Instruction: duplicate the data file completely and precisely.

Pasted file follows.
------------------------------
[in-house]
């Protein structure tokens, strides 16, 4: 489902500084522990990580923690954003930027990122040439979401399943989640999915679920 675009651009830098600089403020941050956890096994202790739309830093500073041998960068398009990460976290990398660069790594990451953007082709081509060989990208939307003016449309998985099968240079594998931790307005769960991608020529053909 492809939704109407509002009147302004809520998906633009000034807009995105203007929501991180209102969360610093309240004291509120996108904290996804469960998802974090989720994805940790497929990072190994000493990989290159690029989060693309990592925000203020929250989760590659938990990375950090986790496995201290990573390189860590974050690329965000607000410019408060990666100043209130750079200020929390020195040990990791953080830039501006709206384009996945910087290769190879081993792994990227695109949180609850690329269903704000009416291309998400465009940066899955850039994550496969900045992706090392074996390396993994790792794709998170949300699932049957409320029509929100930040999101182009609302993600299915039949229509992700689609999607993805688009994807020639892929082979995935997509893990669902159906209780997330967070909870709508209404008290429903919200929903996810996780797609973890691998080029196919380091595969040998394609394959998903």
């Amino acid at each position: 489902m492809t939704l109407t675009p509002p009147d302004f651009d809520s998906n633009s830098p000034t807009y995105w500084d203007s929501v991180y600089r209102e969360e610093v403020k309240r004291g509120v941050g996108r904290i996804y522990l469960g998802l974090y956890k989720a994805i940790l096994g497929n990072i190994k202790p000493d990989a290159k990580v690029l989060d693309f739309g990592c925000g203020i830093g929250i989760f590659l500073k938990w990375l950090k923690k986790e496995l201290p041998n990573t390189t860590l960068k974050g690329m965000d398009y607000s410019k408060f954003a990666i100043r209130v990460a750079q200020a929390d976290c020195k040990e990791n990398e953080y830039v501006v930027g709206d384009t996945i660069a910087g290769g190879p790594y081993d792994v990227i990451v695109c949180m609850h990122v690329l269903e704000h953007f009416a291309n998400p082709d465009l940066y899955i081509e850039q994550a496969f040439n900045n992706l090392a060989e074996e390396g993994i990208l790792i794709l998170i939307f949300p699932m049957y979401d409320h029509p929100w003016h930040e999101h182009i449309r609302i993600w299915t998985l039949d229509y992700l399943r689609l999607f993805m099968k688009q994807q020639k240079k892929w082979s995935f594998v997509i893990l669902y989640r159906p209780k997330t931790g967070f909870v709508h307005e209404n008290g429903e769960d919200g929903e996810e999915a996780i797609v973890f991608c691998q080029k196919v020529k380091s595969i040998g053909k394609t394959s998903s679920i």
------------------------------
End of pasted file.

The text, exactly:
[in-house]
């Protein structure tokens, strides 16, 4: 489902500084522990990580923690954003930027990122040439979401399943989640999915679920 675009651009830098600089403020941050956890096994202790739309830093500073041998960068398009990460976290990398660069790594990451953007082709081509060989990208939307003016449309998985099968240079594998931790307005769960991608020529053909 492809939704109407509002009147302004809520998906633009000034807009995105203007929501991180209102969360610093309240004291509120996108904290996804469960998802974090989720994805940790497929990072190994000493990989290159690029989060693309990592925000203020929250989760590659938990990375950090986790496995201290990573390189860590974050690329965000607000410019408060990666100043209130750079200020929390020195040990990791953080830039501006709206384009996945910087290769190879081993792994990227695109949180609850690329269903704000009416291309998400465009940066899955850039994550496969900045992706090392074996390396993994790792794709998170949300699932049957409320029509929100930040999101182009609302993600299915039949229509992700689609999607993805688009994807020639892929082979995935997509893990669902159906209780997330967070909870709508209404008290429903919200929903996810996780797609973890691998080029196919380091595969040998394609394959998903």
């Amino acid at each position: 489902m492809t939704l109407t675009p509002p009147d302004f651009d809520s998906n633009s830098p000034t807009y995105w500084d203007s929501v991180y600089r209102e969360e610093v403020k309240r004291g509120v941050g996108r904290i996804y522990l469960g998802l974090y956890k989720a994805i940790l096994g497929n990072i190994k202790p000493d990989a290159k990580v690029l989060d693309f739309g990592c925000g203020i830093g929250i989760f590659l500073k938990w990375l950090k923690k986790e496995l201290p041998n990573t390189t860590l960068k974050g690329m965000d398009y607000s410019k408060f954003a990666i100043r209130v990460a750079q200020a929390d976290c020195k040990e990791n990398e953080y830039v501006v930027g709206d384009t996945i660069a910087g290769g190879p790594y081993d792994v990227i990451v695109c949180m609850h990122v690329l269903e704000h953007f009416a291309n998400p082709d465009l940066y899955i081509e850039q994550a496969f040439n900045n992706l090392a060989e074996e390396g993994i990208l790792i794709l998170i939307f949300p699932m049957y979401d409320h029509p929100w003016h930040e999101h182009i449309r609302i993600w299915t998985l039949d229509y992700l399943r689609l999607f993805m099968k688009q994807q020639k240079k892929w082979s995935f594998v997509i893990l669902y989640r159906p209780k997330t931790g967070f909870v709508h307005e209404n008290g429903e769960d919200g929903e996810e999915a996780i797609v973890f991608c691998q080029k196919v020529k380091s595969i040998g053909k394609t394959s998903s679920i």